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Proudly Supporting

Proudly Supporting

I am a Tiger Mother and a Bear Mother

By Michelle Higgins - 27th January 2011

Being a mother of a child with a special needs diagnosis tends to turn one into more of a Bear Mother than a Tiger Mother. The "Tiger Mum" tag, as outlined in Amy Chua's Battle Hymn of the Tiger Mother, is not unique to "Chinese parenting" although it may be most fully expressed there.

I recognise that while I mostly keep my inner Tiger Mum chained and caged she is definitely residing somewhere inside my psyche. She has a habit of breaking free the night before school assignments are due (a true Tiger Mum would never start an assignment the night before), when violin recitals and saxophone exams are imminent, or spelling bees need to be prepared for.  

When my inner Tiger Mum starts to roar too loudly, both literally and psychologically, I can rely on my husband and children to let me know that I have crossed the line and need to put my inner Tiger Mum in lockdown mode.

My inner Bear Mother is a much more pleasant beast. She truly celebrates every achievement of her child, never asking how his results compare with those of his classmates, instead measuring his achievements against his own past progress. The Bear Mother does not feel that nasty unpleasant pang of jealousy or envy when her child's more able classmates are reading at a level 20 while hers is still trying to decipher the alphabet. Ironically, the Tiger Mum will experience that pang when her child gets a 97% on a mathematics test but is beaten to first place by a child who gets 98%.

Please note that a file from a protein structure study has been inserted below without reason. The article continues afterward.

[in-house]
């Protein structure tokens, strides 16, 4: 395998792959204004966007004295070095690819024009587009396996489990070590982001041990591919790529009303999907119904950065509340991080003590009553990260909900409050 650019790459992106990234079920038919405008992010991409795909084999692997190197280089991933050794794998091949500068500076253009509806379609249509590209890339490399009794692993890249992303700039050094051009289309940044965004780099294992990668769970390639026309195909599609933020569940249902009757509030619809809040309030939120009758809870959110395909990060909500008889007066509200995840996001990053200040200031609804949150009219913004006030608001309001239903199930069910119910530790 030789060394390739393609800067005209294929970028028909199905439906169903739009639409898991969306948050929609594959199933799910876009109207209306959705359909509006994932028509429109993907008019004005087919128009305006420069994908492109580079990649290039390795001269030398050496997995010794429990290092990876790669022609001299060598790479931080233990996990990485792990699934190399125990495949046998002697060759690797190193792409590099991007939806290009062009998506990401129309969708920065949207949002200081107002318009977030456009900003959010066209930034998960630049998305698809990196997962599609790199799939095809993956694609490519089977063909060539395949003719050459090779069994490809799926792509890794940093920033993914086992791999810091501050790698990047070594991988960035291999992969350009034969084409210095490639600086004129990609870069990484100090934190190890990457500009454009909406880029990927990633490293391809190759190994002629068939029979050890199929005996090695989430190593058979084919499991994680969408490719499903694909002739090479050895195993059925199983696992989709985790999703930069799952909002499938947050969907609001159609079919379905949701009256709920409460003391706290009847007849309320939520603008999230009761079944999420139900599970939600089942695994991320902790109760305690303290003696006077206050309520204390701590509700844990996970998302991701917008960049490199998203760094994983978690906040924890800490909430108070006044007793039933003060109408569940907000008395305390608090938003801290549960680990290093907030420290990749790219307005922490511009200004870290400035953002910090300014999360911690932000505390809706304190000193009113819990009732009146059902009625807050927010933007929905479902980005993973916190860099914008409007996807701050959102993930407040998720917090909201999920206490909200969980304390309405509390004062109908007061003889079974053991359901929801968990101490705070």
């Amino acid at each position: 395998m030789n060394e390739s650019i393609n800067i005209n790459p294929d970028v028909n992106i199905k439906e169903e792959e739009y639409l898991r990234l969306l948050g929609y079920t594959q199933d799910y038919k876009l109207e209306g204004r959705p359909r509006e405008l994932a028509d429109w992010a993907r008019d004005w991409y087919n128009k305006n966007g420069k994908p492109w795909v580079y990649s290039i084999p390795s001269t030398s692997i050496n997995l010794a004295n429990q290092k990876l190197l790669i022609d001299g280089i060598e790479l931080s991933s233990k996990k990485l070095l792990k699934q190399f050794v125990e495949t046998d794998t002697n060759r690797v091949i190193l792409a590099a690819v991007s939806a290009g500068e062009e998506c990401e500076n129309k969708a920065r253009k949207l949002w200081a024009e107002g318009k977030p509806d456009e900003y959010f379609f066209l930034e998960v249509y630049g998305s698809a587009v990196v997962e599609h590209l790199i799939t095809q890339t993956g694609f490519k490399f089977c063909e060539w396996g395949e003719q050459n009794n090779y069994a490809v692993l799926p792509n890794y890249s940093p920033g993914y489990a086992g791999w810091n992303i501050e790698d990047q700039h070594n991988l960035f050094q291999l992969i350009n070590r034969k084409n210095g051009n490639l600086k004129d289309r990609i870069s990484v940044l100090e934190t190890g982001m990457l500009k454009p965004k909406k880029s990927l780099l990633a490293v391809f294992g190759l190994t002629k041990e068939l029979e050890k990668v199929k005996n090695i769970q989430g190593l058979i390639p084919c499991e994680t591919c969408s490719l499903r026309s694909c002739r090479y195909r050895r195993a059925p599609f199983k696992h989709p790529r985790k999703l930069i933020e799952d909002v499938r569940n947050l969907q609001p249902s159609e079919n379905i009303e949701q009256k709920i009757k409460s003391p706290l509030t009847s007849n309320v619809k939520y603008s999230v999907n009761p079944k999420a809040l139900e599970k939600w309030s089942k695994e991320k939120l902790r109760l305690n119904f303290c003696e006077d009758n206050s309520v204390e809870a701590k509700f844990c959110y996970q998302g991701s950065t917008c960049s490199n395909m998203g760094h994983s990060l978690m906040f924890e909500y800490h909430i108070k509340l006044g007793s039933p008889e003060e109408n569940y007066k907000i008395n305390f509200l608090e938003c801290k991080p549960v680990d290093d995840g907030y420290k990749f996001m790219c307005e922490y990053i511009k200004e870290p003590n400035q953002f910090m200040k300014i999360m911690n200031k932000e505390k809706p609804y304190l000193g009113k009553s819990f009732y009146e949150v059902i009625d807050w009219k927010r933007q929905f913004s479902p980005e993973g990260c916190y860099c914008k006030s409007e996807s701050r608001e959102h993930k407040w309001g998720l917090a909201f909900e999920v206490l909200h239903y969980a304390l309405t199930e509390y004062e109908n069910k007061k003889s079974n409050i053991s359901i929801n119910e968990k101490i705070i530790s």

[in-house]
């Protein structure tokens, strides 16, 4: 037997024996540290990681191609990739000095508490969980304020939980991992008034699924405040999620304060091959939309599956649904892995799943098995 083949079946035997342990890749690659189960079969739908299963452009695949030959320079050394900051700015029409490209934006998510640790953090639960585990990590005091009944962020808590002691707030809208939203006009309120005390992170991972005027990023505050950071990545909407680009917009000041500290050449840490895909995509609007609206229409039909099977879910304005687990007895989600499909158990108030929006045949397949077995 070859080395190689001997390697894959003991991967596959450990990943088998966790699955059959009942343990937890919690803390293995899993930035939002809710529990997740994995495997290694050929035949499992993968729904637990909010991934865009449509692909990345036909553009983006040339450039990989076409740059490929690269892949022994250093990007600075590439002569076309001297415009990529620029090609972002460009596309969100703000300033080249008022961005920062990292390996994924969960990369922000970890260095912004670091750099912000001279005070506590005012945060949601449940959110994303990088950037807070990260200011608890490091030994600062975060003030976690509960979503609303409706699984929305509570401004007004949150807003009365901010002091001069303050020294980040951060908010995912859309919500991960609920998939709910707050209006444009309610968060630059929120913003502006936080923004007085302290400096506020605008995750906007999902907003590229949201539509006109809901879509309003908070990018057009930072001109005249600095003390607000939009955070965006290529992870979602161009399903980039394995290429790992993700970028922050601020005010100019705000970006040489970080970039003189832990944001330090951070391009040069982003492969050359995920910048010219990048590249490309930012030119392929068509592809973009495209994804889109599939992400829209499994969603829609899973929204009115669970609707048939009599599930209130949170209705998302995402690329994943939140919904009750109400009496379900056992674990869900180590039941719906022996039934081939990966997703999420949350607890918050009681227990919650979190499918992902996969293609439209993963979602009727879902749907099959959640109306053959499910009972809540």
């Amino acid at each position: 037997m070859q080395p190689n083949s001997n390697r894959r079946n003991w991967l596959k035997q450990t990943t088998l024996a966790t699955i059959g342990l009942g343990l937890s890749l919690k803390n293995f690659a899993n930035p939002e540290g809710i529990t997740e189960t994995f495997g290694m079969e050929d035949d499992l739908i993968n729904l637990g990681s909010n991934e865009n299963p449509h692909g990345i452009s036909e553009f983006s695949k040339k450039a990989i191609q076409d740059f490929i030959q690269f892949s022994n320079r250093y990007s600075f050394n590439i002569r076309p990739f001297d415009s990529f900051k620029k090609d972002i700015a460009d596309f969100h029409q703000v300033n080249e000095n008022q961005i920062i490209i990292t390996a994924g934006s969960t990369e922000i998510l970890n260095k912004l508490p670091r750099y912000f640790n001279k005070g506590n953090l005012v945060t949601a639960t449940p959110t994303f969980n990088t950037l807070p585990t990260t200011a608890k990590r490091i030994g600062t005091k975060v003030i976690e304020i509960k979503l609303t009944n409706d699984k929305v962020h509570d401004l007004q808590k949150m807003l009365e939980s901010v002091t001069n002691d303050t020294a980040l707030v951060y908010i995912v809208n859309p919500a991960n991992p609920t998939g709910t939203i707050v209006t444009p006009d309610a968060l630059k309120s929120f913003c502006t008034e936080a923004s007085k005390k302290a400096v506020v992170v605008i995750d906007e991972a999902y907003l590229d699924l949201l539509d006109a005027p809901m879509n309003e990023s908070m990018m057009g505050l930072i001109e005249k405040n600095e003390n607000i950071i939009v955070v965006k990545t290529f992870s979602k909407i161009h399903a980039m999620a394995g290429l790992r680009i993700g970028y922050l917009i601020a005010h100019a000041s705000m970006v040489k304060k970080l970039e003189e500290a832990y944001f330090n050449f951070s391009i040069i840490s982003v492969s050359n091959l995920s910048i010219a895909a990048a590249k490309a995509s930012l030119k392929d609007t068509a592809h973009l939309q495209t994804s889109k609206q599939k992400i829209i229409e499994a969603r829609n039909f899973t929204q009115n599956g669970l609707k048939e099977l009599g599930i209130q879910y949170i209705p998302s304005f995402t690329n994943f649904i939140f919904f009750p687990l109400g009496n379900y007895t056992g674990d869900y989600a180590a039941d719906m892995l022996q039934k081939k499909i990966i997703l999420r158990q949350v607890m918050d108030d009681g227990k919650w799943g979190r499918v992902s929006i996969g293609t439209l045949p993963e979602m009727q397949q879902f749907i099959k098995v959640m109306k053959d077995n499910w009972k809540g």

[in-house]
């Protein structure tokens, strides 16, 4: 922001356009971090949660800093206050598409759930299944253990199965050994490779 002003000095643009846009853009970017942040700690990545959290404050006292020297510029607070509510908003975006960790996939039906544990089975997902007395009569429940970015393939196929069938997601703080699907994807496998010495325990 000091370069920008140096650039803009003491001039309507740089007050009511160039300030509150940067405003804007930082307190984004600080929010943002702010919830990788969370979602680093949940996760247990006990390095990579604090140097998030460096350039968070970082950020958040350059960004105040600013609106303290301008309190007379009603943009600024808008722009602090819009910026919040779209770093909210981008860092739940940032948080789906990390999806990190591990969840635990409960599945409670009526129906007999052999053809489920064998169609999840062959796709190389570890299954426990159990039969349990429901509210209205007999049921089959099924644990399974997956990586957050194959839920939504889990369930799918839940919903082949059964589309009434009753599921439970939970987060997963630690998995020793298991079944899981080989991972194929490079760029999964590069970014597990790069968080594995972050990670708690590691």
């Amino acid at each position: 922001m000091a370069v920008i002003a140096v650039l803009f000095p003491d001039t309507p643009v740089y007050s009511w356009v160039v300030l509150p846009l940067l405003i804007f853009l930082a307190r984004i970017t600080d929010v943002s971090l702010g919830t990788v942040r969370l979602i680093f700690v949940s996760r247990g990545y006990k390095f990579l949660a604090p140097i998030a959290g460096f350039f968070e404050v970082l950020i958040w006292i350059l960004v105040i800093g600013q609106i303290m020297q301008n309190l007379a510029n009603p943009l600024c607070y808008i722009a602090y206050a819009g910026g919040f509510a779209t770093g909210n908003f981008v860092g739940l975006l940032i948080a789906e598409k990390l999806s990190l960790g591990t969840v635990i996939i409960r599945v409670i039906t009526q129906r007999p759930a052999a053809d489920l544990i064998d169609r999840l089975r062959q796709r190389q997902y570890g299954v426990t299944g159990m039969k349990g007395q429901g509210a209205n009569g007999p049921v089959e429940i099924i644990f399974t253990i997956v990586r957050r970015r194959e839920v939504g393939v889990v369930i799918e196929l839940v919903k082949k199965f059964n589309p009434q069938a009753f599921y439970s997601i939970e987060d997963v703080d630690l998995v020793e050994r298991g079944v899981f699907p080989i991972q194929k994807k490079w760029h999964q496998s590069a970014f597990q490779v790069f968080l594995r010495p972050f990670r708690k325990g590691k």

I may never have discovered the full potential of my inner Bear Mum if it hadn't been for having a child with special needs. A child whose mind works differently, whose progress across the board does not keep pace with that of his peers, but whose sweetness, creativity, imagination and amazing dance moves - traits difficult to measure on crude achievement tests - are without parallel.

Like any parent, even a Tiger Mother, I relish having children who are capable of achieving great things by traditional academic measures. But I also recognise that these children often give rise to the ugliest of impulses in a parent, feelings that are unpleasant to admit to yourself let alone the world. My child with a special needs brings out my best self, my inner Bear Mother, who is capable of much greater feats of compassion, patience and generosity than I thought was possible.

My child with special needs was not the child I fantasised about having. He is so much more. He will probably not grow up to be a doctor, engineer or teacher. He may not complete the HSC let alone go to university, pretty standard aspirations for a middle class parent to have for their children. Of course it is too early to truly predict what the life path of my son will look like but I know that the last thing on our minds will be how his achievements compare to his peers. And the thought most prominent will be ensuring his happiness and well-being – not bad goals for a parent to have for any child.